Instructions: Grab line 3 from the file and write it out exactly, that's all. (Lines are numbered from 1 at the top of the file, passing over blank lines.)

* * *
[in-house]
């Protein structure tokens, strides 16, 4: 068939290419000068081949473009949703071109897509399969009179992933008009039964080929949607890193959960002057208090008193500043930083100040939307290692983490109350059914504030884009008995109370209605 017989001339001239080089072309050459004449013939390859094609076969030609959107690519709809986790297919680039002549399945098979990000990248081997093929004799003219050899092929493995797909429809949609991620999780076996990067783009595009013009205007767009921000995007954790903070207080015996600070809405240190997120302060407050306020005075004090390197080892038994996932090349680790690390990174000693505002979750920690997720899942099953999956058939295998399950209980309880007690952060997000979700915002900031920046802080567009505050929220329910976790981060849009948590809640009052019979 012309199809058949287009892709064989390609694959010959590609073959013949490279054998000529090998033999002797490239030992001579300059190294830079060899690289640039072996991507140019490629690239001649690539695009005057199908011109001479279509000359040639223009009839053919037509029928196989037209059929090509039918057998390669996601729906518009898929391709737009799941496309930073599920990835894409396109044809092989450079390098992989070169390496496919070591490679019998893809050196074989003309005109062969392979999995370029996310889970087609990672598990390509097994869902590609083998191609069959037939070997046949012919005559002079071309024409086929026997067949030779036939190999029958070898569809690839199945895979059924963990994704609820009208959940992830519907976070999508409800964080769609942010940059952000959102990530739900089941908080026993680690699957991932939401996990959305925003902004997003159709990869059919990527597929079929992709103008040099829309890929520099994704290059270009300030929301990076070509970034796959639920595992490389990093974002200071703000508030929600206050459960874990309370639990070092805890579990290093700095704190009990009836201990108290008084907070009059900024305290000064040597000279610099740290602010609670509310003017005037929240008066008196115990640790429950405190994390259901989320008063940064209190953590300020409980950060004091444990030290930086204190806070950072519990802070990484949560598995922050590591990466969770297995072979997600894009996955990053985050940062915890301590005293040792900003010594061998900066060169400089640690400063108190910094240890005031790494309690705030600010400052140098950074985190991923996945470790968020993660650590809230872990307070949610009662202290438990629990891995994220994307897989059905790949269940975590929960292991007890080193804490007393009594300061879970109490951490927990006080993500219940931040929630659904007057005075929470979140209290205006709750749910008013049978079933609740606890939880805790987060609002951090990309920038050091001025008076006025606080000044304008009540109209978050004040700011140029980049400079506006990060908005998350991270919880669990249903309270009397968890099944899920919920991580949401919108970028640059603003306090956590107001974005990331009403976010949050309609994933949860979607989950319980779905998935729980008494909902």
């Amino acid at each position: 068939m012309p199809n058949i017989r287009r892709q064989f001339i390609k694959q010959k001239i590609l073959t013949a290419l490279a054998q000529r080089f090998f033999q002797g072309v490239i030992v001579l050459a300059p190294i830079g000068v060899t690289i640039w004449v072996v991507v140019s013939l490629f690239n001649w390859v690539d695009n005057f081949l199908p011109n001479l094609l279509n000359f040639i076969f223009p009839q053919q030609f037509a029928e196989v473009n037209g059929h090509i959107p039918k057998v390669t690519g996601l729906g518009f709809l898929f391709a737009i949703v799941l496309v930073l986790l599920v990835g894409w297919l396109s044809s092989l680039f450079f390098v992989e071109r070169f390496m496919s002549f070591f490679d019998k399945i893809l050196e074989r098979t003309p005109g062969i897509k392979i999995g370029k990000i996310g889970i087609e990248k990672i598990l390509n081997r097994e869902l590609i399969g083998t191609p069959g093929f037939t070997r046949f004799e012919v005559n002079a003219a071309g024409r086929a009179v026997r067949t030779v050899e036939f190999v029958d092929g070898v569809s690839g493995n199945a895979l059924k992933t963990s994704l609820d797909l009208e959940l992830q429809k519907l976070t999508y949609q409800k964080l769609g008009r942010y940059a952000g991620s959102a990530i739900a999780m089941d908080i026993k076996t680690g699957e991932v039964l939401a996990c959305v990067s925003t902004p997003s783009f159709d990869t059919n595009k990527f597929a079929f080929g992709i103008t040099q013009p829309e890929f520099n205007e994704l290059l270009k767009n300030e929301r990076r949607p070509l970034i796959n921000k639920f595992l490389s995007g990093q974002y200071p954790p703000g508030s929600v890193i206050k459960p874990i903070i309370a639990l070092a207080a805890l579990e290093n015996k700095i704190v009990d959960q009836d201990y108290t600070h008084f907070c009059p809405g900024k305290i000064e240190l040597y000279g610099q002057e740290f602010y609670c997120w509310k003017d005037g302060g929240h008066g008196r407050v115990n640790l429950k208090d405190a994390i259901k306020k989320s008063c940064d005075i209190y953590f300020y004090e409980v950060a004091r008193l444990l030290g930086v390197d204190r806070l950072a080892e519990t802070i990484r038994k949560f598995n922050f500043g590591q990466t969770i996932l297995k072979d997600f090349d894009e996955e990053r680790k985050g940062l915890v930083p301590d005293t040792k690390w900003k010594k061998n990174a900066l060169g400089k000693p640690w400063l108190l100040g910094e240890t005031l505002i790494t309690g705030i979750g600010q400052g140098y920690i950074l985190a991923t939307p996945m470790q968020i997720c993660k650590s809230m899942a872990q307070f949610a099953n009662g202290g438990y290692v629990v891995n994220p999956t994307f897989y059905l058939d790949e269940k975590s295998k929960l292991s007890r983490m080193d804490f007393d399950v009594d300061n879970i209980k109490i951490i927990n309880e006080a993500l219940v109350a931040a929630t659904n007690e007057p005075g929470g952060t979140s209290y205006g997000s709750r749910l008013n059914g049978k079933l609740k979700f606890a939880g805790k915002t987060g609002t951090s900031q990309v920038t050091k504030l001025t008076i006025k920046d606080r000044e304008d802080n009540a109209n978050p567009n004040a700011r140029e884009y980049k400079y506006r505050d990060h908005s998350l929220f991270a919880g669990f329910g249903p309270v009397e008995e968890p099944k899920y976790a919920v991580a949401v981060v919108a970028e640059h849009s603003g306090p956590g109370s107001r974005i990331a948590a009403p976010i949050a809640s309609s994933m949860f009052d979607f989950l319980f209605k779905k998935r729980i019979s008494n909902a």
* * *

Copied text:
């Amino acid at each position: 068939m012309p199809n058949i017989r287009r892709q064989f001339i390609k694959q010959k001239i590609l073959t013949a290419l490279a054998q000529r080089f090998f033999q002797g072309v490239i030992v001579l050459a300059p190294i830079g000068v060899t690289i640039w004449v072996v991507v140019s013939l490629f690239n001649w390859v690539d695009n005057f081949l199908p011109n001479l094609l279509n000359f040639i076969f223009p009839q053919q030609f037509a029928e196989v473009n037209g059929h090509i959107p039918k057998v390669t690519g996601l729906g518009f709809l898929f391709a737009i949703v799941l496309v930073l986790l599920v990835g894409w297919l396109s044809s092989l680039f450079f390098v992989e071109r070169f390496m496919s002549f070591f490679d019998k399945i893809l050196e074989r098979t003309p005109g062969i897509k392979i999995g370029k990000i996310g889970i087609e990248k990672i598990l390509n081997r097994e869902l590609i399969g083998t191609p069959g093929f037939t070997r046949f004799e012919v005559n002079a003219a071309g024409r086929a009179v026997r067949t030779v050899e036939f190999v029958d092929g070898v569809s690839g493995n199945a895979l059924k992933t963990s994704l609820d797909l009208e959940l992830q429809k519907l976070t999508y949609q409800k964080l769609g008009r942010y940059a952000g991620s959102a990530i739900a999780m089941d908080i026993k076996t680690g699957e991932v039964l939401a996990c959305v990067s925003t902004p997003s783009f159709d990869t059919n595009k990527f597929a079929f080929g992709i103008t040099q013009p829309e890929f520099n205007e994704l290059l270009k767009n300030e929301r990076r949607p070509l970034i796959n921000k639920f595992l490389s995007g990093q974002y200071p954790p703000g508030s929600v890193i206050k459960p874990i903070i309370a639990l070092a207080a805890l579990e290093n015996k700095i704190v009990d959960q009836d201990y108290t600070h008084f907070c009059p809405g900024k305290i000064e240190l040597y000279g610099q002057e740290f602010y609670c997120w509310k003017d005037g302060g929240h008066g008196r407050v115990n640790l429950k208090d405190a994390i259901k306020k989320s008063c940064d005075i209190y953590f300020y004090e409980v950060a004091r008193l444990l030290g930086v390197d204190r806070l950072a080892e519990t802070i990484r038994k949560f598995n922050f500043g590591q990466t969770i996932l297995k072979d997600f090349d894009e996955e990053r680790k985050g940062l915890v930083p301590d005293t040792k690390w900003k010594k061998n990174a900066l060169g400089k000693p640690w400063l108190l100040g910094e240890t005031l505002i790494t309690g705030i979750g600010q400052g140098y920690i950074l985190a991923t939307p996945m470790q968020i997720c993660k650590s809230m899942a872990q307070f949610a099953n009662g202290g438990y290692v629990v891995n994220p999956t994307f897989y059905l058939d790949e269940k975590s295998k929960l292991s007890r983490m080193d804490f007393d399950v009594d300061n879970i209980k109490i951490i927990n309880e006080a993500l219940v109350a931040a929630t659904n007690e007057p005075g929470g952060t979140s209290y205006g997000s709750r749910l008013n059914g049978k079933l609740k979700f606890a939880g805790k915002t987060g609002t951090s900031q990309v920038t050091k504030l001025t008076i006025k920046d606080r000044e304008d802080n009540a109209n978050p567009n004040a700011r140029e884009y980049k400079y506006r505050d990060h908005s998350l929220f991270a919880g669990f329910g249903p309270v009397e008995e968890p099944k899920y976790a919920v991580a949401v981060v919108a970028e640059h849009s603003g306090p956590g109370s107001r974005i990331a948590a009403p976010i949050a809640s309609s994933m949860f009052d979607f989950l319980f209605k779905k998935r729980i019979s008494n909902a």